www.ext.vt.edu
                                       Produced by Communications and Marketing, College of Agriculture and Life Sciences,
                                                     Virginia Polytechnic Institute and State University, 2010
                              Virginia Cooperative Extension programs and employment are open to all, regardless of race, color, national origin, sex, religion,
                              age, disability, political beliefs, sexual orientation, or marital or family status. An equal opportunity/affirmative action employer.
                              Issued in furtherance of Cooperative Extension work, Virginia Polytechnic Institute and State University, Virginia State University,
                              and the U.S. Department of Agriculture cooperating. Alan L. Grant, Dean, College of Agriculture and Life Sciences, and Interim
                              Director, Virginia Cooperative Extension, Virginia Tech, Blacksburg; Wondi Mersie, Interim Administrator, 1890 Extension
                                                                                Program, Virginia State, Petersburg.
What Doesn’t Belong?
We are trying to make sure that we include fiber from whole grains whenever we can. But some of these foods are
not whole grains or don’t have much fiber. Can you circle the foods that do not contain whole grains?




           BONUS: Can you name which whole grains are in the foods you did not circle?

                             Reviewer: Stephanie K. Goodwin, RD, FNP graduate assistant
   Reviewed by Kathy Hosig, Ph.D., MPH, RD, associate professor, Edward Via Virginia College of Osteopathic Medicine
Sources: United States Dietary Guidelines (USDA);www.health.gov/DietaryGuidelines/
Whole Grains Council; http://www.wholegrainscouncil.org/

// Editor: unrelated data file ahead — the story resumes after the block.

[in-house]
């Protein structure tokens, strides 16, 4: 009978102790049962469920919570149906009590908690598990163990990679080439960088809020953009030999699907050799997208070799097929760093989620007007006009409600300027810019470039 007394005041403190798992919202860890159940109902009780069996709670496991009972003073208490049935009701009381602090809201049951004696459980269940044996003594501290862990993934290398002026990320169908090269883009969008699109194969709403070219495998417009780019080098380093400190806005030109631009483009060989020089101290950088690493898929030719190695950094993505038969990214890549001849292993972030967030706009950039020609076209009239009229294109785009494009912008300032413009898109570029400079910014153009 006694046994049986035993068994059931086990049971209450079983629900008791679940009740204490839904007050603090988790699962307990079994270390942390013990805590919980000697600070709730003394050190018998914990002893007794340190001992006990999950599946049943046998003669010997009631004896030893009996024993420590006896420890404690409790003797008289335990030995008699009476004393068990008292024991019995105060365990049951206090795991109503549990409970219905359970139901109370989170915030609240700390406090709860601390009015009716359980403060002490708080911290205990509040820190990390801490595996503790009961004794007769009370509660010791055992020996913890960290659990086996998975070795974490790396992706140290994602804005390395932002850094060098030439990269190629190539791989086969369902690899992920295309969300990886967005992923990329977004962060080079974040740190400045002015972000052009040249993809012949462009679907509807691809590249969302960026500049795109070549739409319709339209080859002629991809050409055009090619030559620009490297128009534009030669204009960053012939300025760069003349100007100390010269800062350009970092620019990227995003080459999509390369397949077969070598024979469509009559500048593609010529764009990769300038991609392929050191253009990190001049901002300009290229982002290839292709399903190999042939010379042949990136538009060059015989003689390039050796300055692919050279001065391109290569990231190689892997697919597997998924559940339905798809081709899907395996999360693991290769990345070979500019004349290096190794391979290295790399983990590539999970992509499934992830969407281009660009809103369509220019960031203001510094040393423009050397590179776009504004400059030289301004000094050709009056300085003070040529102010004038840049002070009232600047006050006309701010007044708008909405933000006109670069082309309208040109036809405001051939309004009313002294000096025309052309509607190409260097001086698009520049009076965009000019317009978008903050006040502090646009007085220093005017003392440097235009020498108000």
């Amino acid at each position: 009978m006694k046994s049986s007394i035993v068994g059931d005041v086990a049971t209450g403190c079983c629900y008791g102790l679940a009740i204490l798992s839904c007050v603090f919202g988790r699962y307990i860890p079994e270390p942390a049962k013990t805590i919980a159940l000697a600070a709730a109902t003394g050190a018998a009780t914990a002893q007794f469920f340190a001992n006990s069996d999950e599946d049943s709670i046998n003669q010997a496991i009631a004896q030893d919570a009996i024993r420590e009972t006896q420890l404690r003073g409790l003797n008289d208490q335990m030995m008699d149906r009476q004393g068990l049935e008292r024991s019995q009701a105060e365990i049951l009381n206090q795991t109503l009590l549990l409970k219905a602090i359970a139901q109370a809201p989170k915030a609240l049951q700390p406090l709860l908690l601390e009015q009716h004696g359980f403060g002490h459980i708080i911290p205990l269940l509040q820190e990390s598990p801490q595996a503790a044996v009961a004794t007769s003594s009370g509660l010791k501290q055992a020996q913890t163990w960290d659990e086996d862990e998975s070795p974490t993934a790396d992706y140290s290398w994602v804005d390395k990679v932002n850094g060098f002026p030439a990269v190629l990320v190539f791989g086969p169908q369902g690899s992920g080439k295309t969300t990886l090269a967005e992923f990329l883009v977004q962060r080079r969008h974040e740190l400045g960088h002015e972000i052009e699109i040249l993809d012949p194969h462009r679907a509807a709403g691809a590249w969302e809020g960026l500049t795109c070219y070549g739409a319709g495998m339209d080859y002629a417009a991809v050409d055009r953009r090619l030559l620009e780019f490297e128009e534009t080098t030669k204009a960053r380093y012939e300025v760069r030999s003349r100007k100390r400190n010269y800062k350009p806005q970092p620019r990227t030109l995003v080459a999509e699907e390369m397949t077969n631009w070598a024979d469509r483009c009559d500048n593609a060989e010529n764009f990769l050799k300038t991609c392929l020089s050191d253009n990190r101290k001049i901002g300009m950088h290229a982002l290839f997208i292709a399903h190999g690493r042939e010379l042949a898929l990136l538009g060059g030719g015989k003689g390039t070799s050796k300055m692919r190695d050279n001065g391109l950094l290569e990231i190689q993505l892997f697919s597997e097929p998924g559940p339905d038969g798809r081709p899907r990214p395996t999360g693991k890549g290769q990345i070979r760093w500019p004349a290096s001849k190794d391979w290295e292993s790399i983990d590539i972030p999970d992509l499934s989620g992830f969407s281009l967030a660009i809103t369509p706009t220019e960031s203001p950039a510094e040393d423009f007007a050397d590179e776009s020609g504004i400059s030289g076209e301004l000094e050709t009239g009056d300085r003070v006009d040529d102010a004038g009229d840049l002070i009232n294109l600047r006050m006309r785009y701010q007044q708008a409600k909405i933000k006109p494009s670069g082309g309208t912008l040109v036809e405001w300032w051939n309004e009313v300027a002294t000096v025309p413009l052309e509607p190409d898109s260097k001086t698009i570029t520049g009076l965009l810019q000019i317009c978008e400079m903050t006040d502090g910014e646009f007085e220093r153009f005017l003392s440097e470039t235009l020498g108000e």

HealthCouncil.com “Whole Grains Guide.” http://www.healthcastle.com/whole-grains.shtml
American Dietetic Association (ADA); http://eatright.org/ada/files/Barley.pdf
This publication was partially funded by USDA’s Supplemental Nutrition Assistance Program (SNAP). The Supplemental Nutrition Assistance Program provides nutrition assistance
to people with low incomes. It can help you buy nutritious foods for a better diet. To find out more, contact your local county or city Department of Social Services (phone listed under city/
county government). For help finding a local number, call toll-free: 1-800-552-3431 (M-F 8:15-5:00, except holidays). By calling your local DSS office, you can get other useful information
about services.
In accordance with Federal law and U.S. Department of Agriculture (USDA) policy, this institution is prohibited from discriminating on the basis of race, color, national origin, sex, religious
creed, age, disability, or political beliefs.
To file a complaint of discrimination, write USDA, Director, Office of Civil Rights, 1400 Independence Avenue SW, Washington, DC 20250-9410 or call, toll free, (800) 795-3272 (voice) or
(202) 720-6382 (TDD). USDA is an equal opportunity provider and employer.
This publication was partially funded by the Expanded Food Nutrition Education Program, USDA, CSREES.